Friday, June 17, 2011
DARK BITES: Four Tales of Horror
My first birthday present this year was from my friend and amazing horror writer, Robert Ropars. He sent me his book, "Dark Bites." I absolutely love it. The book consists of four detailed horror stories with a female as the lead characters which I thought this was so cool. I definitely recommend this book to anyone who loves horror collections.
Here is Robert's amazing thought process how he comes up with his work plus how he became the writer he is today. He is a very intelligent man which I respect a lot:
FROM THE MOUTH OF ROBER ROPARS: (Background)
I have a B of A in English-Writing, and while at school often would be
lost for hours in the library's computer lab writing away. Short
stories and poems would pour from me as I sat there almost in
automatic writing style like I was a conduit and the words just passed
through me. When I graduated college I was fully intending to write
full time (next great American author), do photography and movies.
Flash forward-ok didn't quite go exactly down that path. I had been
working part-time while in college and quickly sought/got a full-time
job. That pretty much led to several jobs over the years taking up
most of my time and energy as well as various relationships along the
way. I learned much from both, but was losing my artistic connection.
In 2008, I decided to get my ass in gear (partially inspired by the
ongoing success of my aunt a successful romance and crime novelist)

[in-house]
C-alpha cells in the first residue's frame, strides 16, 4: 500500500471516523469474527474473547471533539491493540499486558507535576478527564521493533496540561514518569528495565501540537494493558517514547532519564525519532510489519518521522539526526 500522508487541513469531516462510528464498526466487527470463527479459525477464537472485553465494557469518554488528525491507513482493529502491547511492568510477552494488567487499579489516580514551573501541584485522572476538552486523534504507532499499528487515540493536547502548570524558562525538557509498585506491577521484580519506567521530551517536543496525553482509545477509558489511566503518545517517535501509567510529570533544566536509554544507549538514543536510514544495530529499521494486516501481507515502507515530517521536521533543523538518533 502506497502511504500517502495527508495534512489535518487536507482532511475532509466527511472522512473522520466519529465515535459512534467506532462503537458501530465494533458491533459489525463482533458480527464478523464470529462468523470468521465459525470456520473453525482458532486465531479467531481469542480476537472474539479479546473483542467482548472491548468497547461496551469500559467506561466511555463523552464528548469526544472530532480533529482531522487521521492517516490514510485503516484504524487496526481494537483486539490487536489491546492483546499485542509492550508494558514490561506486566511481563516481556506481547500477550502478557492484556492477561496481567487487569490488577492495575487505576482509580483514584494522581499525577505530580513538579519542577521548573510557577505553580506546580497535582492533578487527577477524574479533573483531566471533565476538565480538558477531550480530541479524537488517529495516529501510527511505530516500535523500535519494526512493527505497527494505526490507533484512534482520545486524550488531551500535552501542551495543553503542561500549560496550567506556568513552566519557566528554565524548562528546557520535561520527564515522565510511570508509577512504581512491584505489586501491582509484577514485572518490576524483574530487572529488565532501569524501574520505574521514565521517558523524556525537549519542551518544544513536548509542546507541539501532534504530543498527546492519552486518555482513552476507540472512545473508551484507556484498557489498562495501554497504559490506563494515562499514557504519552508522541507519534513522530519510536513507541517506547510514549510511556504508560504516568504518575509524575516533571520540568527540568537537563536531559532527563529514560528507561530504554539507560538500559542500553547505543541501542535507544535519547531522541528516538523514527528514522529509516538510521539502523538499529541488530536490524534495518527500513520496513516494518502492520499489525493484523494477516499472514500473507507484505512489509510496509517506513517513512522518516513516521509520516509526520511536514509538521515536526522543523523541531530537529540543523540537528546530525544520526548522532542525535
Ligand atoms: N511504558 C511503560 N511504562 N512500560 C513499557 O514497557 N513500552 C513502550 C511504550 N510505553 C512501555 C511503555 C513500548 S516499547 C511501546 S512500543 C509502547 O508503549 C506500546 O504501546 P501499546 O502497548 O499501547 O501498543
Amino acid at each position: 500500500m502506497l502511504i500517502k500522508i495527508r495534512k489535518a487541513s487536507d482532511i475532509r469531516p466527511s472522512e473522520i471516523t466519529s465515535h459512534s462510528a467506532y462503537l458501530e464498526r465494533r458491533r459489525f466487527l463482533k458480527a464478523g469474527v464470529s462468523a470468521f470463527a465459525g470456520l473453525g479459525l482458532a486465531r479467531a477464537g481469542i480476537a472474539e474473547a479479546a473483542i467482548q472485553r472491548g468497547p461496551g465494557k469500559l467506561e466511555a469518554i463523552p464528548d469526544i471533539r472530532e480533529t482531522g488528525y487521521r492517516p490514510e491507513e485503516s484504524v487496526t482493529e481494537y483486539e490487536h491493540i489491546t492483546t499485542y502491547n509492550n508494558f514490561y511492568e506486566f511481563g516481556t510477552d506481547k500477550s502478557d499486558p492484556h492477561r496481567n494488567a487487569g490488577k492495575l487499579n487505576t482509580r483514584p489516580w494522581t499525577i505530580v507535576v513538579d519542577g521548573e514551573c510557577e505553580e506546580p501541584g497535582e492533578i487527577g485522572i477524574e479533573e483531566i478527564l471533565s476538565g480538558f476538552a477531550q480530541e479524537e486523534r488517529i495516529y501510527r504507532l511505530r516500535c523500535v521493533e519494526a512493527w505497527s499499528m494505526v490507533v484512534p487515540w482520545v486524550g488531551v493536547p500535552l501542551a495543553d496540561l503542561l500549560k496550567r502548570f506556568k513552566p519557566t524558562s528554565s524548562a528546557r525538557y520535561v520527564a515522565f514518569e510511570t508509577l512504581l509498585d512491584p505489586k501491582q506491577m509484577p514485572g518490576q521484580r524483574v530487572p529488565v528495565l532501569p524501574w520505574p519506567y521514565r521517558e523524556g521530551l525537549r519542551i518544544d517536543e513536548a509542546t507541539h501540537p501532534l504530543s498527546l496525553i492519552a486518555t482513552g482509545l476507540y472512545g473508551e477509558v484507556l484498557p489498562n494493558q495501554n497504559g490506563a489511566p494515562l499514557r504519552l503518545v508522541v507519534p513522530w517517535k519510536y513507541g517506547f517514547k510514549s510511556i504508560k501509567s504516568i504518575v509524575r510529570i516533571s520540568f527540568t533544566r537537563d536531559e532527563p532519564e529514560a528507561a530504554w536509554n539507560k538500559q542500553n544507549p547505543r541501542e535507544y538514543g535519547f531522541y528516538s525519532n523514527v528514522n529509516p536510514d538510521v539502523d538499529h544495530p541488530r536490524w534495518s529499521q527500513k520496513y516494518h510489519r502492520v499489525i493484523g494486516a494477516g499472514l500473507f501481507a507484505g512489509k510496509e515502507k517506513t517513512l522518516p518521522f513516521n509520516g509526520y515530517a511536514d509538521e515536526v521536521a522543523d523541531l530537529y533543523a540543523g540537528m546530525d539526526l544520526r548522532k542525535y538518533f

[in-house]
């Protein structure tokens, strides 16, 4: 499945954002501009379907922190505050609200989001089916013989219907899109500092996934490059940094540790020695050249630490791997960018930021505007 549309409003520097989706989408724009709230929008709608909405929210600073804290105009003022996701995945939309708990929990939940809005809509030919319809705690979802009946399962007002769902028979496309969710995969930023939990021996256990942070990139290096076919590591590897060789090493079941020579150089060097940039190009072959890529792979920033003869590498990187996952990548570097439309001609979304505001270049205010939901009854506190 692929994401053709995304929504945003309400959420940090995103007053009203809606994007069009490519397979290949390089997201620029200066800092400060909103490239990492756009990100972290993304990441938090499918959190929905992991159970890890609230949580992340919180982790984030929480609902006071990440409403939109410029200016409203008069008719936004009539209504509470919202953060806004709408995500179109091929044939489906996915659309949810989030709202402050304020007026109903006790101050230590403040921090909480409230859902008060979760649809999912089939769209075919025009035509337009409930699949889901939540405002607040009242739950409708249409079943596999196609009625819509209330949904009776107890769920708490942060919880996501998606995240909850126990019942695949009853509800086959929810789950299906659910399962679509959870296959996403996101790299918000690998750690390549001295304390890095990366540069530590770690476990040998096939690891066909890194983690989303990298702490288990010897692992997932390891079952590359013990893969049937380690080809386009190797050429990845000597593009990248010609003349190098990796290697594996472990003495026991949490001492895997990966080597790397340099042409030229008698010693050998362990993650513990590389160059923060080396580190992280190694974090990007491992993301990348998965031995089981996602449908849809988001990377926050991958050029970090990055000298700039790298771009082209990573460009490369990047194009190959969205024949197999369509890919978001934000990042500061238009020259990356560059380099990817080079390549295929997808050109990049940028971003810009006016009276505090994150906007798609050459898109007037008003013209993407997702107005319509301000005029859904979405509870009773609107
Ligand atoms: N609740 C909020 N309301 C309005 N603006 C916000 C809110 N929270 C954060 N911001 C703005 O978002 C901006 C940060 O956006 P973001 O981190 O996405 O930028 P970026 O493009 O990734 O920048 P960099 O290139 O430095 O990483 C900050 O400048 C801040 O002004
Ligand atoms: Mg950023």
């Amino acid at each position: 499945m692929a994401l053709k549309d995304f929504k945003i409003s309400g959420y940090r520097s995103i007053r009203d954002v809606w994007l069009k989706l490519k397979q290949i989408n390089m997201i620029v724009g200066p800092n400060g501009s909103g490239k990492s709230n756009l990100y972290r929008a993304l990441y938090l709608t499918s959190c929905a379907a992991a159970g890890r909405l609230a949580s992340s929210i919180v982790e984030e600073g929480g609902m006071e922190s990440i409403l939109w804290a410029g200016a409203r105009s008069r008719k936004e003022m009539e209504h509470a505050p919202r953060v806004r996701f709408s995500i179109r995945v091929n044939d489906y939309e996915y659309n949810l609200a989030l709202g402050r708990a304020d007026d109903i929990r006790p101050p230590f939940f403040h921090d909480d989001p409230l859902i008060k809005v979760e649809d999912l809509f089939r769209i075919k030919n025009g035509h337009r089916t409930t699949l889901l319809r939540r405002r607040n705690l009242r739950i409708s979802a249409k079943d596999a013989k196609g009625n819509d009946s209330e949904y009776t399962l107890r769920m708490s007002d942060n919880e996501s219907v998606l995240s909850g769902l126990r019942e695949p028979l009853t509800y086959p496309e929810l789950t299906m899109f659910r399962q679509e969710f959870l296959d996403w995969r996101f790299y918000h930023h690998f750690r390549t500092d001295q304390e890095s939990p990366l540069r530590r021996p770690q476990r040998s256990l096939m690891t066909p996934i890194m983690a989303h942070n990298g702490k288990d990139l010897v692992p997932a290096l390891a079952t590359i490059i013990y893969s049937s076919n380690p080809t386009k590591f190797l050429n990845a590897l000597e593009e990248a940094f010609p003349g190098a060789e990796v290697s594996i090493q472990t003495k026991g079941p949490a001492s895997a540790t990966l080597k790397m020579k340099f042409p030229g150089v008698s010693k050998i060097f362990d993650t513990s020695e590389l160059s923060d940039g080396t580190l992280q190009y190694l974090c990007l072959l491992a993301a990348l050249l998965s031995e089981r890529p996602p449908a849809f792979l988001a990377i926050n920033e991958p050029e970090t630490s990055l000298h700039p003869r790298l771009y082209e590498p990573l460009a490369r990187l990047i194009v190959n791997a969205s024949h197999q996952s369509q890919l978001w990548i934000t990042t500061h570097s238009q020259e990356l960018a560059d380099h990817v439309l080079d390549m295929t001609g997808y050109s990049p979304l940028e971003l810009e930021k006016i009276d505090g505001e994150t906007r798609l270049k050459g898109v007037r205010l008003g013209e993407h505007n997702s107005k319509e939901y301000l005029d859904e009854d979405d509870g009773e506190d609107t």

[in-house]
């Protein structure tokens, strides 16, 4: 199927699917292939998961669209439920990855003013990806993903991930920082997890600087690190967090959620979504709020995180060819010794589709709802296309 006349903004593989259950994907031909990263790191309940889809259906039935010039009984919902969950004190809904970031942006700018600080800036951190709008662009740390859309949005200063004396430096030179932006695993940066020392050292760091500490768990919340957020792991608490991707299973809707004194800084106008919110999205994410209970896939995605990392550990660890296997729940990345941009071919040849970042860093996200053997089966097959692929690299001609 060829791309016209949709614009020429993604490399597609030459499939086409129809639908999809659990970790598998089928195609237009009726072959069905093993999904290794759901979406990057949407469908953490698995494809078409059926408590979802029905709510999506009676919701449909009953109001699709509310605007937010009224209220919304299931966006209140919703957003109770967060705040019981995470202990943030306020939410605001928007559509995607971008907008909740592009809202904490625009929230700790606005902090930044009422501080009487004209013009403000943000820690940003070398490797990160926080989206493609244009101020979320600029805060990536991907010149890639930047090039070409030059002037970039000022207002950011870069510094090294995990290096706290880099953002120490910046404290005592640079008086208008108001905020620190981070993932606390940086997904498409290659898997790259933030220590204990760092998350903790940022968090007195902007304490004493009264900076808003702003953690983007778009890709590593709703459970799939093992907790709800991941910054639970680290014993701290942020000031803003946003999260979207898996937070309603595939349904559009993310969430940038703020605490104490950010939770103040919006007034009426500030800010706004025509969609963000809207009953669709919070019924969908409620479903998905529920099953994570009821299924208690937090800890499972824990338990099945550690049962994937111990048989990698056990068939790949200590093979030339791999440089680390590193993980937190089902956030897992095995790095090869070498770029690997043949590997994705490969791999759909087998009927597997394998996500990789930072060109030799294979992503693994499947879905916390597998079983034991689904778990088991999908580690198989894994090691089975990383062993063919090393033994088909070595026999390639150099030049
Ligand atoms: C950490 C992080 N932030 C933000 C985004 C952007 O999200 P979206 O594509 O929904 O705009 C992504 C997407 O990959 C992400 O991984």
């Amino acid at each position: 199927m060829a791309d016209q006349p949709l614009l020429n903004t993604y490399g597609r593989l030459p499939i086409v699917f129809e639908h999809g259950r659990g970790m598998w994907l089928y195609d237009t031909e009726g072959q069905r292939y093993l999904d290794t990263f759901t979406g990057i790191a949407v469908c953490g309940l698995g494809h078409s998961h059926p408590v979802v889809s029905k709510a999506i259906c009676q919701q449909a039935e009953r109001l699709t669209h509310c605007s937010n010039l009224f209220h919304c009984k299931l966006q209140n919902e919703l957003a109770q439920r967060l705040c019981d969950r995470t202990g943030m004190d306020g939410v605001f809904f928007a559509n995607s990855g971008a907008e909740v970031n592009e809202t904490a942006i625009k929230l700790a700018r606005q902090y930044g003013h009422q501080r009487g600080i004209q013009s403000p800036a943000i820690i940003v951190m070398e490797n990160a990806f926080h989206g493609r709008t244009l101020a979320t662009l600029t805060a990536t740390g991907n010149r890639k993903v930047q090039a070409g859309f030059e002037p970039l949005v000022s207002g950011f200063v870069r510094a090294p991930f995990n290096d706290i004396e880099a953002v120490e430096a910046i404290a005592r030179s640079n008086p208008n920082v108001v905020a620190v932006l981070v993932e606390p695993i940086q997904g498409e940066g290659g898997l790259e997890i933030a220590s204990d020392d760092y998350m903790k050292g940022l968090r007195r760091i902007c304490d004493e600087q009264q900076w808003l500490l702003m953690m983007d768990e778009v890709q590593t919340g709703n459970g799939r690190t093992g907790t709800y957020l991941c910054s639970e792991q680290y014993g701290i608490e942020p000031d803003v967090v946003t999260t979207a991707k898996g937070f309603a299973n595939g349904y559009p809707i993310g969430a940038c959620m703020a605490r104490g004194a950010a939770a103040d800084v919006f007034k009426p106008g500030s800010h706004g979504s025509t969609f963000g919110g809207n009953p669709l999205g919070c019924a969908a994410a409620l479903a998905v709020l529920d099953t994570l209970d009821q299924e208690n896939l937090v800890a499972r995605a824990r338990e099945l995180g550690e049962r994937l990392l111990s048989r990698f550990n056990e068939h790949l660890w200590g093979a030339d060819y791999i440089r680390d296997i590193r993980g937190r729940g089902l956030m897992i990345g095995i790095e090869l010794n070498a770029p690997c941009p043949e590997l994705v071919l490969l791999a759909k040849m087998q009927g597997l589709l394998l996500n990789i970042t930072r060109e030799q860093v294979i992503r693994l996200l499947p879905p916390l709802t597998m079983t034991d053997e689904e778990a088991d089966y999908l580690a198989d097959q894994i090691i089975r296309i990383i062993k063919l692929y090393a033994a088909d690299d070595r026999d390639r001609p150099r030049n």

and pulled together my favorite poems and self-published them via
Amazon's print-on-demand service CreateSpace.com. I sold only a few,
but was proud of my work and the cover which added to the achievement
as it was a photo of my current hometown's downtown area by railroad
track's aged to look like an old photo. I was/am very proud of how
the cover turned out.
Further inspired, I started writing poetry again and in 2009 published
"Romantic Confessions" combining poetry and haiku. I was extremely
happy with the results and feedback, but soon learned poetry isn't
really a money making venture for authors-it's a work of passion.
Along the way for many years my father was fighting cancer and in 2009
he took a turn for the worse. After about 7 years fighting against
all odds, surviving far beyond any doctor's extreme best case scenario
he started down the road to the end. It was a horrendously awful time
for all involved and from July to December we did our best to be
present and cope with someone we loved very much slipping away.
Towards the end the horror of it and the living death we witnessed got
worse and worse draining our strength and breaking our hearts. He
moved on mid-December and we were relieved that his suffering had
ended but grieved the loss of an integral part of our family. I began
to write fiction again mid-2010 as a venting/therapy process. I had a
variety of ideas, but the recent events were heavy in my mind and that
horror inspired me to try the horror genre first.
I had researched ebooks and realized ereaders/apps were the future. I
converted my poetry books to ebooks and found out all I could on
ebooks. I read somewhere that a great way for indie authors to engage
readers and get sales was serial publication much like early authors